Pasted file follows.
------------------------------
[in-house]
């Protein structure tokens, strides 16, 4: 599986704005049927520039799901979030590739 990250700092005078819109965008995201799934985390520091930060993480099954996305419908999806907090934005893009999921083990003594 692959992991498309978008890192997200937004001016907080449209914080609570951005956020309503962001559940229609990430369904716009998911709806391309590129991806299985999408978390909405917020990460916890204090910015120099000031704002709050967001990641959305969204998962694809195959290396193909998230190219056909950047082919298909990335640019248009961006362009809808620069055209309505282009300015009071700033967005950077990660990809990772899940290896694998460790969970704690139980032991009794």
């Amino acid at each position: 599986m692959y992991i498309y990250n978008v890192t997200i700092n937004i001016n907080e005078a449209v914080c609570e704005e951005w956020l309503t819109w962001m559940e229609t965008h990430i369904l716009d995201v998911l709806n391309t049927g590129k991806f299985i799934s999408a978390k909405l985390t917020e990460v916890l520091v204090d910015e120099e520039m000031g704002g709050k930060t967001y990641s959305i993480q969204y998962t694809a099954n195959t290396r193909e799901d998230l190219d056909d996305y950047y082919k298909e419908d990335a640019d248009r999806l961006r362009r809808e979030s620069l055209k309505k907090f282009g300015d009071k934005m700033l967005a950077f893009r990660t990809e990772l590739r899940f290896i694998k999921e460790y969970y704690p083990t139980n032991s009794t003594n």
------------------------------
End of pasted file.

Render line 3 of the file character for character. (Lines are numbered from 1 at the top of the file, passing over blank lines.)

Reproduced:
């Amino acid at each position: 599986m692959y992991i498309y990250n978008v890192t997200i700092n937004i001016n907080e005078a449209v914080c609570e704005e951005w956020l309503t819109w962001m559940e229609t965008h990430i369904l716009d995201v998911l709806n391309t049927g590129k991806f299985i799934s999408a978390k909405l985390t917020e990460v916890l520091v204090d910015e120099e520039m000031g704002g709050k930060t967001y990641s959305i993480q969204y998962t694809a099954n195959t290396r193909e799901d998230l190219d056909d996305y950047y082919k298909e419908d990335a640019d248009r999806l961006r362009r809808e979030s620069l055209k309505k907090f282009g300015d009071k934005m700033l967005a950077f893009r990660t990809e990772l590739r899940f290896i694998k999921e460790y969970y704690p083990t139980n032991s009794t003594n």